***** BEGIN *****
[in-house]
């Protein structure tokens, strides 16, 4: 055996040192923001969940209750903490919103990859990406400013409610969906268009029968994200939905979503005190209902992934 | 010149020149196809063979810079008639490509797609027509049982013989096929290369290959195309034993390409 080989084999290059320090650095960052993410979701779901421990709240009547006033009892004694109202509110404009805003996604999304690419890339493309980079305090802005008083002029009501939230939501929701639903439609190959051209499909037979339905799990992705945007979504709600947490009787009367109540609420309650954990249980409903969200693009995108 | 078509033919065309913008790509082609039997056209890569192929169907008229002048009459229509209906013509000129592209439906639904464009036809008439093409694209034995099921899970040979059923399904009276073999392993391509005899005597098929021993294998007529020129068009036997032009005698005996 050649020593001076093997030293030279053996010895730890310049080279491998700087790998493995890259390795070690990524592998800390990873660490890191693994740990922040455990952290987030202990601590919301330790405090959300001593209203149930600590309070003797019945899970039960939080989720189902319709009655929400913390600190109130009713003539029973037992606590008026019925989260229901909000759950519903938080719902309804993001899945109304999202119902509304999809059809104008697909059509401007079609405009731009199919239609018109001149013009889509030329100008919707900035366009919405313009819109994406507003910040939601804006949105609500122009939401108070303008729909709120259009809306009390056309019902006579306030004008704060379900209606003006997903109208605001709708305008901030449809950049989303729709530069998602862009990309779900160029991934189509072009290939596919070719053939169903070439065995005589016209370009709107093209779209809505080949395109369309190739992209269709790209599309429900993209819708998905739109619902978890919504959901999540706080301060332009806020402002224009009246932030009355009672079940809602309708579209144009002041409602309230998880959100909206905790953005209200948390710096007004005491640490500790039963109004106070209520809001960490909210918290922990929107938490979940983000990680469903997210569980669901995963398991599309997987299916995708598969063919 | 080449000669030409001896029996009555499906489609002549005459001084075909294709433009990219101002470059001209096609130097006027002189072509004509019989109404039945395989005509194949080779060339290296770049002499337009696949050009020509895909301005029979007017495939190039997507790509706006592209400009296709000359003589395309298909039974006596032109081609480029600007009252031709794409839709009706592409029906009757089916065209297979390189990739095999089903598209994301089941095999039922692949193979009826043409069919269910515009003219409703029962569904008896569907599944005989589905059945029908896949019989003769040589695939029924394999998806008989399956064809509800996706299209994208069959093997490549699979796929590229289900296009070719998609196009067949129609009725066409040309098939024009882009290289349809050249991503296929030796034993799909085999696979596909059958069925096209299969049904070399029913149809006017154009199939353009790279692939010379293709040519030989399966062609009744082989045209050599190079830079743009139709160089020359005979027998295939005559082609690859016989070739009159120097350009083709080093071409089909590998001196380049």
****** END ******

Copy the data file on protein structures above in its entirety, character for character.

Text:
[in-house]
């Protein structure tokens, strides 16, 4: 055996040192923001969940209750903490919103990859990406400013409610969906268009029968994200939905979503005190209902992934 | 010149020149196809063979810079008639490509797609027509049982013989096929290369290959195309034993390409 080989084999290059320090650095960052993410979701779901421990709240009547006033009892004694109202509110404009805003996604999304690419890339493309980079305090802005008083002029009501939230939501929701639903439609190959051209499909037979339905799990992705945007979504709600947490009787009367109540609420309650954990249980409903969200693009995108 | 078509033919065309913008790509082609039997056209890569192929169907008229002048009459229509209906013509000129592209439906639904464009036809008439093409694209034995099921899970040979059923399904009276073999392993391509005899005597098929021993294998007529020129068009036997032009005698005996 050649020593001076093997030293030279053996010895730890310049080279491998700087790998493995890259390795070690990524592998800390990873660490890191693994740990922040455990952290987030202990601590919301330790405090959300001593209203149930600590309070003797019945899970039960939080989720189902319709009655929400913390600190109130009713003539029973037992606590008026019925989260229901909000759950519903938080719902309804993001899945109304999202119902509304999809059809104008697909059509401007079609405009731009199919239609018109001149013009889509030329100008919707900035366009919405313009819109994406507003910040939601804006949105609500122009939401108070303008729909709120259009809306009390056309019902006579306030004008704060379900209606003006997903109208605001709708305008901030449809950049989303729709530069998602862009990309779900160029991934189509072009290939596919070719053939169903070439065995005589016209370009709107093209779209809505080949395109369309190739992209269709790209599309429900993209819708998905739109619902978890919504959901999540706080301060332009806020402002224009009246932030009355009672079940809602309708579209144009002041409602309230998880959100909206905790953005209200948390710096007004005491640490500790039963109004106070209520809001960490909210918290922990929107938490979940983000990680469903997210569980669901995963398991599309997987299916995708598969063919 | 080449000669030409001896029996009555499906489609002549005459001084075909294709433009990219101002470059001209096609130097006027002189072509004509019989109404039945395989005509194949080779060339290296770049002499337009696949050009020509895909301005029979007017495939190039997507790509706006592209400009296709000359003589395309298909039974006596032109081609480029600007009252031709794409839709009706592409029906009757089916065209297979390189990739095999089903598209994301089941095999039922692949193979009826043409069919269910515009003219409703029962569904008896569907599944005989589905059945029908896949019989003769040589695939029924394999998806008989399956064809509800996706299209994208069959093997490549699979796929590229289900296009070719998609196009067949129609009725066409040309098939024009882009290289349809050249991503296929030796034993799909085999696979596909059958069925096209299969049904070399029913149809006017154009199939353009790279692939010379293709040519030989399966062609009744082989045209050599190079830079743009139709160089020359005979027998295939005559082609690859016989070739009159120097350009083709080093071409089909590998001196380049």